Ever since then, I've never accepted the government's explanation for much of anything, from a parking ticket to the war in Iraq. That day was the beginning of my distrust of any "official"
And it was the only time I ever saw a teacher slap a student.
We were sitting in third grade and Stephanie had been sent to the principal's office with some note or the other. She came back and said no one would take her note, that they were listening to the radio. No-nonsense Mrs. Parnham insisted that was silly, and Stephanie said the principal told her the president had been shot. And Mrs. Parnham slapped her, and said that was a horrible thing to say and she shoud be ashamed of ever saying something that awful.
It was only the first in a long line of awful things that week.
Being that my school was in Lousiania, Catholic bastion that it was (is?), the Kennedy's were very popular there. Our school was dismissed immediately while the parochial school on the side of the playground fence was hurrying to mass to pray. The nuns had tears running down their faces with handkerchiefs clutched in their hands, and the kids looked as confused as we were.
I found my mother sitting in front of the TV, crying, while Walter Cronkite fought to keep his composure. Dinner that night was a peanut butter sandwich because no one could tear themselves away from the TV screen.
Dad came home early from work, and while watching the evening news, I heard him say "Johnson finally did it." Later, when it was discovered that Oswald had been living in New Orleans, it was almost impossible not to jump to the conclusion that the mob had something to do with the assassination. After all, it was a long-standing tradition in New Orleans that the mob had something to do with everything.I had been given a new scrapbook several weeks before and still wasn't sure exactly what I was suppose to put in it. Pretty photos of nature? Interesting animals? That weekend I put my first picture on page one: a grainy black and white newspaper photo of the riderless horse with the stirrups turned backwards as it followed the cassion in John Kennedy's funeral.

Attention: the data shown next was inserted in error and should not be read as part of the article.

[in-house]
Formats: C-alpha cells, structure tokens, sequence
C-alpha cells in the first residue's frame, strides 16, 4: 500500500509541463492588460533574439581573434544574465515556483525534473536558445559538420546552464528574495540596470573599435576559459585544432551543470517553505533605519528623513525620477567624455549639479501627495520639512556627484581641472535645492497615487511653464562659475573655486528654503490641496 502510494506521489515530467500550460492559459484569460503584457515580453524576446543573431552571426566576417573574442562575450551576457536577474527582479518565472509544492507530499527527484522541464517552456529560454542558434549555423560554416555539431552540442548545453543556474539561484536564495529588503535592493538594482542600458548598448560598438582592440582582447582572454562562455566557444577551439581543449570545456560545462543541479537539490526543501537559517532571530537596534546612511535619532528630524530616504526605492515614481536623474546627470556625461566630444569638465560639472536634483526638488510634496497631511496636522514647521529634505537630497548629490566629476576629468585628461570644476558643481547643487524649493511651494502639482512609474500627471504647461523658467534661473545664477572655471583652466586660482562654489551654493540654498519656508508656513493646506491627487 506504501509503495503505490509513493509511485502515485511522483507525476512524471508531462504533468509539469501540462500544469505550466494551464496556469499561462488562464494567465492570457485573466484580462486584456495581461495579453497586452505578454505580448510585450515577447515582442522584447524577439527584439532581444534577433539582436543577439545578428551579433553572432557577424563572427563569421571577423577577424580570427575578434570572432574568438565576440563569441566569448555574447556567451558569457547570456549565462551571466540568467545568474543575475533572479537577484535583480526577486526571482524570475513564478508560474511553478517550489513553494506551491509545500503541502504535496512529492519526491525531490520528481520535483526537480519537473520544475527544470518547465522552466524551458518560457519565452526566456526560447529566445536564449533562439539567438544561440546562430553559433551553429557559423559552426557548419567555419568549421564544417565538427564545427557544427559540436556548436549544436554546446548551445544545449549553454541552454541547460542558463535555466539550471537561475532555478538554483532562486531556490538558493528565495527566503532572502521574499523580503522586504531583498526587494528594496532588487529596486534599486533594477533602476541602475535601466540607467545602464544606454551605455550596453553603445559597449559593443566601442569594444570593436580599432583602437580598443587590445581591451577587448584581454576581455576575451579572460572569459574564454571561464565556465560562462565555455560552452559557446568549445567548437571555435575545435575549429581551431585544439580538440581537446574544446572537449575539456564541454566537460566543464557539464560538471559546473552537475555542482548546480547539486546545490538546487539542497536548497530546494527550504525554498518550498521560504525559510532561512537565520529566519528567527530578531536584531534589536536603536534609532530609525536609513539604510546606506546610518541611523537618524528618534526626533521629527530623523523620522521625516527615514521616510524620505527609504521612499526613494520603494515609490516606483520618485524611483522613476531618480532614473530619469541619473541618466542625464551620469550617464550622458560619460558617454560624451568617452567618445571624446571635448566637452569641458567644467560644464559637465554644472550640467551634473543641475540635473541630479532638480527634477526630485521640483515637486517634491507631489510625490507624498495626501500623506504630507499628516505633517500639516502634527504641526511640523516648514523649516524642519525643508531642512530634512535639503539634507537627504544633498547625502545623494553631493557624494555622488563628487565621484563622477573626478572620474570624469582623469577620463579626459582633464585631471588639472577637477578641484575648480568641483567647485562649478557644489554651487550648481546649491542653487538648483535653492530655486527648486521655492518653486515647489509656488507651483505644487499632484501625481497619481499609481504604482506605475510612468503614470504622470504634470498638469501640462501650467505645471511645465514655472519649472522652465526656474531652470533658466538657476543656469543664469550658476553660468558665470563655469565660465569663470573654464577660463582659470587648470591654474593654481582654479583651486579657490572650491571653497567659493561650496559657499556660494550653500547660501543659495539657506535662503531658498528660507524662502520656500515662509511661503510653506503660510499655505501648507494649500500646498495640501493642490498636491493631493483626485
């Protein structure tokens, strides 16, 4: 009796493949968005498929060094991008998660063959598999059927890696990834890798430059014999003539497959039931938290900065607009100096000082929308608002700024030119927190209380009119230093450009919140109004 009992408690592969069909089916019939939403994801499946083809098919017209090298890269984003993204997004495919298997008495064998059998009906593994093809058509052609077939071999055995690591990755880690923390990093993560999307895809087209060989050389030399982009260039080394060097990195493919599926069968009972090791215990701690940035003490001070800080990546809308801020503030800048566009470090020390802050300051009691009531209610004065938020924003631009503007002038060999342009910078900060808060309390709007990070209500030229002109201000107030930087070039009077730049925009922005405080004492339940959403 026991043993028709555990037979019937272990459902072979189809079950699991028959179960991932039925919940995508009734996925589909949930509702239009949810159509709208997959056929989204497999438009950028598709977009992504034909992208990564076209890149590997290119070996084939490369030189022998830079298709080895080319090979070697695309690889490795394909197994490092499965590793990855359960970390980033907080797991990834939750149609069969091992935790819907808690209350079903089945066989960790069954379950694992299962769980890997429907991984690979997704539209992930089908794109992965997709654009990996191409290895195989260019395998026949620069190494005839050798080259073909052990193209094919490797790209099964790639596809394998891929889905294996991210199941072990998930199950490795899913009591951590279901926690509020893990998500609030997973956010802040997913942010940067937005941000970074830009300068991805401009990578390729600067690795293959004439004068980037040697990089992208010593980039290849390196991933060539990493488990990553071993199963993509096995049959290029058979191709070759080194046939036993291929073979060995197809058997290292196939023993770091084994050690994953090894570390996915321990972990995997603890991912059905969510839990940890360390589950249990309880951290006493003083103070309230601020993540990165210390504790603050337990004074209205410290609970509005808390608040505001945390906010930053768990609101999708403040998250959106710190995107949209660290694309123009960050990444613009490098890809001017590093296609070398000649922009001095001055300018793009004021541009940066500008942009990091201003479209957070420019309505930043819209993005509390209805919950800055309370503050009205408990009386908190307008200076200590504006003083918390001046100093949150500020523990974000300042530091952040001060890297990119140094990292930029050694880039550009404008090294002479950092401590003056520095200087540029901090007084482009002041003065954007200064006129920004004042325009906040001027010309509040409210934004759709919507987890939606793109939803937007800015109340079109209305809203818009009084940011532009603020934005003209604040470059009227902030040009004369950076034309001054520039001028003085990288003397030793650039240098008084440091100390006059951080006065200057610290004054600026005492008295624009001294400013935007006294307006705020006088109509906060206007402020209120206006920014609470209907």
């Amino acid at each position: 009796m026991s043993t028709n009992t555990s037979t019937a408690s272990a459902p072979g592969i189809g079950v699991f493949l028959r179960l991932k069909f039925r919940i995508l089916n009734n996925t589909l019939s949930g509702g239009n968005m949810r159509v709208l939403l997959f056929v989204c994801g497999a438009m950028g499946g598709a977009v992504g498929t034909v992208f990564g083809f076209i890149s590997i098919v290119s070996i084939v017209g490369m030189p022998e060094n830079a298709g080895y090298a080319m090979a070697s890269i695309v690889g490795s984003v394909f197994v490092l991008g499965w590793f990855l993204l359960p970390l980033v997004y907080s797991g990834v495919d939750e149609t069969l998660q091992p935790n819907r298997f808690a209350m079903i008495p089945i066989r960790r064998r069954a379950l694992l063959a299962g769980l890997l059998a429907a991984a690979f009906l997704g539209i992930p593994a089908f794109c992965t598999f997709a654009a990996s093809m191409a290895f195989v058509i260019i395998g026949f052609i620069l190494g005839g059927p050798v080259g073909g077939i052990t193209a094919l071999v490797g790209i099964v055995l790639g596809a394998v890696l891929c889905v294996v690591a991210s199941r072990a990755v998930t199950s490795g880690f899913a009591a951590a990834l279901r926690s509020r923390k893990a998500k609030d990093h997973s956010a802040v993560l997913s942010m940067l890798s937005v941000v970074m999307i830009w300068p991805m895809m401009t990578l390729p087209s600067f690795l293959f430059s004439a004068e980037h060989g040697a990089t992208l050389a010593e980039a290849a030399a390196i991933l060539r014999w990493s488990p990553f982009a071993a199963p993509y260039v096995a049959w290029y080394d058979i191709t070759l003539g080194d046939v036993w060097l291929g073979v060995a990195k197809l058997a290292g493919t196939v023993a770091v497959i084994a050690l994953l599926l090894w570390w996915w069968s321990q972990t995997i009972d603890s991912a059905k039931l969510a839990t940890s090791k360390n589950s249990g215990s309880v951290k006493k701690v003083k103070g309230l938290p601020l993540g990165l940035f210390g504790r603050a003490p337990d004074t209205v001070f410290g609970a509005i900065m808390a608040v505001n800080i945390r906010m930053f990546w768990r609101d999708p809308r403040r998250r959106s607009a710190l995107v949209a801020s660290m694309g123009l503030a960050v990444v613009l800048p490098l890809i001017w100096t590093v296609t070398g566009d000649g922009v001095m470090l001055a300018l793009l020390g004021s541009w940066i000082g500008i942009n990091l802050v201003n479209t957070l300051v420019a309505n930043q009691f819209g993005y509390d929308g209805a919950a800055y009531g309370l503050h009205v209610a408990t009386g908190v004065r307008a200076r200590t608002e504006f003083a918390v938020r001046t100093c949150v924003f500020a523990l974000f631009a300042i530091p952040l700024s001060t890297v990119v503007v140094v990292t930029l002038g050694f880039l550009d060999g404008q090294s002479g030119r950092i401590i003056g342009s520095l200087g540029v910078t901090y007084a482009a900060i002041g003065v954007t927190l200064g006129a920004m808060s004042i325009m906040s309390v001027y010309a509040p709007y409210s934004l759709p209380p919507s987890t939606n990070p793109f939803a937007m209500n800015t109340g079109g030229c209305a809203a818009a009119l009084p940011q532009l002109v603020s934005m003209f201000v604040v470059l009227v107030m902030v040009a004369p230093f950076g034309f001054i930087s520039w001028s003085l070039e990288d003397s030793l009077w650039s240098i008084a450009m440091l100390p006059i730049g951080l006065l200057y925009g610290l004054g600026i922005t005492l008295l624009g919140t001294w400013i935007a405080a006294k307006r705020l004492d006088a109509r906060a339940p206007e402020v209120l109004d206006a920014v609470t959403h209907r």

While I glued it in place, the TV ran in the background, the sound of those drums permanently sticking in my memory.
For someone my age, in 1963, the president was still The President, the only guy bigger than your Dad. The government was trustworthy, and Americans were good people. Bad things didn't happen to our country -we had the good life.
It was literally earth-shattering to have a president assassinated. Coming a year after the Cuban Missile Crisis, it was terrifying, particularily living in southern Louisiana, well within range of Cuban missiles. As young as I was, the assassination was much worse than 9-11. It was a very personal event, as if a family member had been lost.
Someone pulled the rug out from under us, our world was shaken and turned upside down,and life shifted into black and white, with nothing quite ever again as it had been.
As it turned out, it was just the beginning -the top of the hill before a very, very long descent.